Carrie Mae Weems and the Art of Change

In September, the National Museum of Women in the Arts launched a new public programs initiative, Women, Arts, and Social Change, focusing on women and the arts as catalysts for change. On Sunday, November 15, the museum hosted the second program in the series, FRESH TALK: Carrie Mae Weems—Can an artist inspire social change? The event’s audience provided thought-provoking commentary over Sunday Supper, through Twitter, and via comment cards. Here are a few highlights:

Carrie Mae Weems:  Keynote on an artist’s responsibility:

Weems gave a candid description of her artistic journey, saying that being an artist is “a very difficult thing to do, because you’re constantly living emotionally.”

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Carrie Mae Weems speaks at the second Women, Arts, and Social Change program; Photo: Kevin Allen

Weems’s project Social Studies 101 directly addresses the issues faced by the marginalized community of her hometown of Syracuse, New York. Syracuse has the highest concentration of extreme poverty among African Americans and Hispanics in the country. As part of her project, Weems created and displayed public billboards and lawn signs with messages including, “Stop the Senseless Violence” and “Our failure to respond is the problem!” Weems inspired the audience to think about the impact they can have on their communities.

Can art inspire social change?

Carrie Mae Weems was joined onstage by Raben Group president and founder Robert Raben. Washington Post columnist Lonnae O’Neal moderated the conversation, posing questions about the roles and spaces for art in current social justice movements, concepts of intersectionality, and the relationship between arts and policy.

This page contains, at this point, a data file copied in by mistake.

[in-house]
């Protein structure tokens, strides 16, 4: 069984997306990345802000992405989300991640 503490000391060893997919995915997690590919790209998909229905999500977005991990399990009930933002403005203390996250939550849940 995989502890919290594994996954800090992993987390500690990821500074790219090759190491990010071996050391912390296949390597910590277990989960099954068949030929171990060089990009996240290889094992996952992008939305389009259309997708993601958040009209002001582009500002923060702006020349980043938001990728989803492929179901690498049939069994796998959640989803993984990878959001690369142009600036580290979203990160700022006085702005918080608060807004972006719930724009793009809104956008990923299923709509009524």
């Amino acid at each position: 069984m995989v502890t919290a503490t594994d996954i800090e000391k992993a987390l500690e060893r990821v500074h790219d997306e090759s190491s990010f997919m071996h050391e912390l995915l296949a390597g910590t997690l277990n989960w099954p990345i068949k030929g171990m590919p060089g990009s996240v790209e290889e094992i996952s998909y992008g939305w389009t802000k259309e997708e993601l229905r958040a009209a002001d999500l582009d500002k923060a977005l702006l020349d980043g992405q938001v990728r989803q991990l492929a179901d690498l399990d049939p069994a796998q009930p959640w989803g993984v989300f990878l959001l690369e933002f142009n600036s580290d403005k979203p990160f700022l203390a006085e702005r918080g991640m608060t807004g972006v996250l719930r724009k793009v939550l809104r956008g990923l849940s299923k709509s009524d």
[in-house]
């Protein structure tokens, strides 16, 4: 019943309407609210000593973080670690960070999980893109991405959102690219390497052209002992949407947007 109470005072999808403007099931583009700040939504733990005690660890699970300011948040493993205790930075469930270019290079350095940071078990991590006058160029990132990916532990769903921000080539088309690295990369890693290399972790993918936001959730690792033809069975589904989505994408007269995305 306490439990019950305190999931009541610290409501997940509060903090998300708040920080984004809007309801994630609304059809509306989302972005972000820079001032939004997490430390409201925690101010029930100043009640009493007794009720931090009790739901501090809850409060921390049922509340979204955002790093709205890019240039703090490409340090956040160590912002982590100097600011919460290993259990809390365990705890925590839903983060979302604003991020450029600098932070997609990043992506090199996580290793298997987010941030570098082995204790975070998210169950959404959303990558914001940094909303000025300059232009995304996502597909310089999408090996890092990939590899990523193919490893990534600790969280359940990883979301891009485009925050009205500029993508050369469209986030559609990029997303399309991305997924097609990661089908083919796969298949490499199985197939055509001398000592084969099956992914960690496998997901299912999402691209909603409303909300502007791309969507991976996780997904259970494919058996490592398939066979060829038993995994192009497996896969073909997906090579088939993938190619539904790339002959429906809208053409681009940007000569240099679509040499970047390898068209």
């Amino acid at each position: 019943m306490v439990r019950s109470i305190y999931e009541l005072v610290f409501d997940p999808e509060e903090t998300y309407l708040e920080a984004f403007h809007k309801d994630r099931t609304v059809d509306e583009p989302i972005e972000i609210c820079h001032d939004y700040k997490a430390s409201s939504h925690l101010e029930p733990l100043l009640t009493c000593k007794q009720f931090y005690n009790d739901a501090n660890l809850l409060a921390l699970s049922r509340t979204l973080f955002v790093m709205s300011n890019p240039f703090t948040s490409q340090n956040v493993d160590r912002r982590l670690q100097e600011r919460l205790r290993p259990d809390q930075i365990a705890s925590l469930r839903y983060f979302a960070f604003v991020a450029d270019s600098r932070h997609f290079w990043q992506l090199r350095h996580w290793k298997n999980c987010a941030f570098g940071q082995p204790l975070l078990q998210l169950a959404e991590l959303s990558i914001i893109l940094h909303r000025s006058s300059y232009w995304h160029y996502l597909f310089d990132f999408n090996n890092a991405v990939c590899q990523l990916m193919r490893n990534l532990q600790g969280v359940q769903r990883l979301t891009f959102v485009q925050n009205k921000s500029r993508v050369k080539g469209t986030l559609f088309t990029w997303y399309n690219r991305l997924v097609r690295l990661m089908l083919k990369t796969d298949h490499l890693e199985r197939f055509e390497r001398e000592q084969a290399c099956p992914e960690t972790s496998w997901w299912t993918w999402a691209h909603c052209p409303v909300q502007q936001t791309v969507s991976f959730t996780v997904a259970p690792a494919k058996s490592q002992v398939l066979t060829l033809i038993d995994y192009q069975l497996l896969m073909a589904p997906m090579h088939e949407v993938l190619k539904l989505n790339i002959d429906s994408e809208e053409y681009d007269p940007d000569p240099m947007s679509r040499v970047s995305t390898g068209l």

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Left to right: Lonnae O’Neal, Carrie Mae Weems, and Robert Raben discuss how artists can inspire social change; Photos: Kevin Allen

During the discussion, Raben mentioned that much of what is known about the Civil Rights era is limited to a handful of stories, which have been curated by mainstream audiences. The annual March on Washington Film Festival, produced by the Raben Group, uses film, music, and art to share other relevant stories surrounding the period’s events and heroes—while inspiring a renewed passion for activism. Raben challenged, “If you care about social justice, you must care about changing the narrative.” Tweets about representation, identity, and otherness flooded the #FreshTalk4Change dialogue:

  • @VMPhoto3 quoted Weems [MT] How do you live a life without otherness. Mic drop.
  • @KiaWeatherspoon “Our history is miss-told” @RobertRaben #FreshTalk4Change
  • @eferry “Energized by Carrie Mae Weems on using art for social change #FreshTalk4Change #RBC”

Creating space for change:

Over Sunday Supper, attendees participated in lively discussions on  social justice issues among a diverse crowd. On one comment card, a participant said their experience “changed my opinion of what a museum can be.”

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Sunday Supper attendees discuss social justice with Carrie Mae Weems; Photos: Kevin Allen

Weems prompted the crowd to share their questions about how to integrate art with social change. Many artists in the audience mentioned that they hadn’t considered using art for social justice previously, but hoped to make it a key component in their future art-making practice.

The conversation initiated by Raben, O’Neal, and Weems empowered the audience to take ownership of their own stories as artists and social leaders. The conversation doesn’t stop here. Join the discussion and add your voice on Twitter with #FreshTalk4Change.

—Kayleigh Bryant-Greenwell is the public programs coordinator at the National Museum of Women in the Arts.